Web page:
Hello, my name is Dr. Dieter Wolf.
I'm a professor in the Tumor Initiation and Maintenance
Program at Sanford Burnham Prebys Medical Discovery Institute in La Jolla, California.
I also hold an appointment in the school of
Pharmaceutical Sciences of Xiamen University in China.
This lecture is going to be about
"Mitochondrial Inhibition as a Novel Therapeutic Approach in Drug-Resistant Cancer".
Drug resistance is one of the major problems in cancer therapy.
While scientists and physicians avail of plenty
of drugs that kill cancer cells often in a selective manner,
typically tumors develop resistance to these drugs relatively quickly.
In our studies, we have addressed prostate cancer as a paradigm of drug resistance.
Prostate cancer is the most common male malignancy
and the second most common cause of death from cancer in men.
There are approximately 250,000 new cases diagnosed each year.
And there are over two million patients living in the US with numbers increasing steadily.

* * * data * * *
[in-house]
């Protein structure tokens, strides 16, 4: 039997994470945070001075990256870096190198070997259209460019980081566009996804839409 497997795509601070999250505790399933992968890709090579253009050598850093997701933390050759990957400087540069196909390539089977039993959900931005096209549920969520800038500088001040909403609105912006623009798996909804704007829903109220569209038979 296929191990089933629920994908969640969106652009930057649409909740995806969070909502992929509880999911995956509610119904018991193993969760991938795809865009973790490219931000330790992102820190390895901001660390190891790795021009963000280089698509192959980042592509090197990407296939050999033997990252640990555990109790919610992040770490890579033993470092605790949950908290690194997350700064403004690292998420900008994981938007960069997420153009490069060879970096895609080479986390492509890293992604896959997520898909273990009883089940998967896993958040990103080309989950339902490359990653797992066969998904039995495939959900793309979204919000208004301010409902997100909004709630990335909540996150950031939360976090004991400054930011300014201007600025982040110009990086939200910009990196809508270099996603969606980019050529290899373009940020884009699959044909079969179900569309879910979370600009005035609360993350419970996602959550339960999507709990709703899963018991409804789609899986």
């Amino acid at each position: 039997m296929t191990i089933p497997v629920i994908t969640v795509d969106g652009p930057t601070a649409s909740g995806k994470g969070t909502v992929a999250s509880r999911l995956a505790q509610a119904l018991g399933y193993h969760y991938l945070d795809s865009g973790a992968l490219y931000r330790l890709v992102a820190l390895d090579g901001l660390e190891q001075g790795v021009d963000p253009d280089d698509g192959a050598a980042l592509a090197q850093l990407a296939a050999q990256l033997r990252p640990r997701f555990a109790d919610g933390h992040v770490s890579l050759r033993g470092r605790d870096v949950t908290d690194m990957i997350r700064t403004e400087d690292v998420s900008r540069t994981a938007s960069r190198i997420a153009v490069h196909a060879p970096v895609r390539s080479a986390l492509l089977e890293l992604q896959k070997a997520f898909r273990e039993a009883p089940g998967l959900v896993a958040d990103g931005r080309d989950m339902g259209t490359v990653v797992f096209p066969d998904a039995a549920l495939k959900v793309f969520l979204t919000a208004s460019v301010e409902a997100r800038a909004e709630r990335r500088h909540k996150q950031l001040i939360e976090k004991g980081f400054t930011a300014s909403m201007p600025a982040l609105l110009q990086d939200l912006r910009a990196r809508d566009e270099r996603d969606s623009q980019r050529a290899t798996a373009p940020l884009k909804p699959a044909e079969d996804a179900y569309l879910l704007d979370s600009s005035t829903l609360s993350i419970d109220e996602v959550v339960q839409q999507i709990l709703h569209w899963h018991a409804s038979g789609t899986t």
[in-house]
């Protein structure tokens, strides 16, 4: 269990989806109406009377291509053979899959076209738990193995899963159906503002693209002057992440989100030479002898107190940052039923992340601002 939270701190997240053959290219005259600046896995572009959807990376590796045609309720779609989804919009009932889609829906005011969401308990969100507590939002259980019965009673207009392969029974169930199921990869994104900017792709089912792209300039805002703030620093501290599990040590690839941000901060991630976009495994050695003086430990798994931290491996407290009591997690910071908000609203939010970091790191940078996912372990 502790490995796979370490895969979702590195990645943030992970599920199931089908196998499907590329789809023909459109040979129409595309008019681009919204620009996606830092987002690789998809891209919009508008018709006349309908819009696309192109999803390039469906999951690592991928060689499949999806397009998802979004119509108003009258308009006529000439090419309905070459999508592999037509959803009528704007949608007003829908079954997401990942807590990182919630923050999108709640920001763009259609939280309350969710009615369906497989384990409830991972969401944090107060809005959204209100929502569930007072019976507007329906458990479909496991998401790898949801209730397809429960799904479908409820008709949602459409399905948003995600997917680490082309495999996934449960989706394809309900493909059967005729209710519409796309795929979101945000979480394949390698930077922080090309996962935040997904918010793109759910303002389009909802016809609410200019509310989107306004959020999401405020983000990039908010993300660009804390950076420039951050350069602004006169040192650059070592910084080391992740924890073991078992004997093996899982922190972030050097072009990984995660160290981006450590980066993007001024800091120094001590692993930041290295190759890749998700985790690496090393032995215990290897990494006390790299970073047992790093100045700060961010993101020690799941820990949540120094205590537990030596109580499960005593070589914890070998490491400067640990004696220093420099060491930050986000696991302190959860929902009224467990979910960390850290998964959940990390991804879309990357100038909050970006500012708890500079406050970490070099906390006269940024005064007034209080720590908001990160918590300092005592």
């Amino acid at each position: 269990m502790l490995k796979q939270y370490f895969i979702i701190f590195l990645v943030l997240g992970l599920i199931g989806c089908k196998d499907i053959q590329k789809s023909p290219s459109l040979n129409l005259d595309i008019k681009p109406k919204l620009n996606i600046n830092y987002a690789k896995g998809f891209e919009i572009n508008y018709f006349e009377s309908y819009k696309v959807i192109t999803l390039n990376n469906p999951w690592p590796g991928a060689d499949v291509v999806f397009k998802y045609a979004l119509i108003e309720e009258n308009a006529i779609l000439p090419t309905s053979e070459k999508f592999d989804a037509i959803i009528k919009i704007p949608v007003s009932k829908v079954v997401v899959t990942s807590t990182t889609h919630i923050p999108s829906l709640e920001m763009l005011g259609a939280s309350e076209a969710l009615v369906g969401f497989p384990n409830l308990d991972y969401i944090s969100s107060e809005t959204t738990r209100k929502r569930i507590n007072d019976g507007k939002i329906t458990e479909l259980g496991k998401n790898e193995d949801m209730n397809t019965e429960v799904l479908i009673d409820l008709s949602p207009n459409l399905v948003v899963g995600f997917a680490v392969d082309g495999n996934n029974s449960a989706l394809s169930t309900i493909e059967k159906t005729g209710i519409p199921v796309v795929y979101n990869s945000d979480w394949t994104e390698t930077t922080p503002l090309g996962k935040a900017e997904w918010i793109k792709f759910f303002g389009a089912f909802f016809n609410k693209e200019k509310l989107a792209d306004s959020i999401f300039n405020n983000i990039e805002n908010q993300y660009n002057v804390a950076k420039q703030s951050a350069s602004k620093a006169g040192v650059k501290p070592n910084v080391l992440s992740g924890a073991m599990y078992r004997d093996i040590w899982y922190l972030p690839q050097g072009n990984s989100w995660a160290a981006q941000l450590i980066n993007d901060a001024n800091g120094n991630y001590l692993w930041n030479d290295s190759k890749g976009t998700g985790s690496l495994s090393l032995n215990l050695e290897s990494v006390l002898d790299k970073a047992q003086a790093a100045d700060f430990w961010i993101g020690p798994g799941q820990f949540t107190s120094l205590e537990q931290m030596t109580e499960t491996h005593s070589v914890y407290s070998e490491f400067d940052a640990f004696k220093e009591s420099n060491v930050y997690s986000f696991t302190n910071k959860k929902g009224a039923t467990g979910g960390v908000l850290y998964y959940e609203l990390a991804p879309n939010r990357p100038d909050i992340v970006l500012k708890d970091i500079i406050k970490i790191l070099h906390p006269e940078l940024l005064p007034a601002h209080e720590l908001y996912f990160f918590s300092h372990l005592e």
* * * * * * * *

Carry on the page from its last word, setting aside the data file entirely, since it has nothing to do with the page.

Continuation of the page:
Due to the large number of patients,
the prostate cancer drug market is huge and has
doubled from 8 to 16 billion US dollars in the past five years.
The main problem with prostate cancer comes when the standard of care drugs stop working.
This is when the disease progresses to drug resistance,
or so called castration resistant prostate cancer or CRPC.
So as the naming is saying,
castration resistant prostate cancer is
resistant to a form of therapy that is known as castration.
Castration aims at the withdrawal of male sex hormone or androgen.
And it can be achieved in a number of ways including
surgical orchiectomy or chemical castration using a series of drugs.
Now let me explain why castration also known
as androgen deprivation is a therapy for prostate cancer.
It has been well-established for decades,
that the androgen receptor or AR which is bound and activated by
androgens is the main oncogenic driver in hormone-sensitive prostate cancer.
AR activation leads to growth and survival signals that spur cancer growth.
Conversely, androgen locate through ADT,
or androgen deprivation therapy has
profound therapeutic benefit by stopping
the growth and promoting the death of prostate cancer cells.
Two main approaches are used in ADT of hormone-sensitive prostate cancer,
removing androgen from the circulation and secondly,
AR blockers or anti-androgens.
The situation is somewhat different in castration resistant prostate cancer,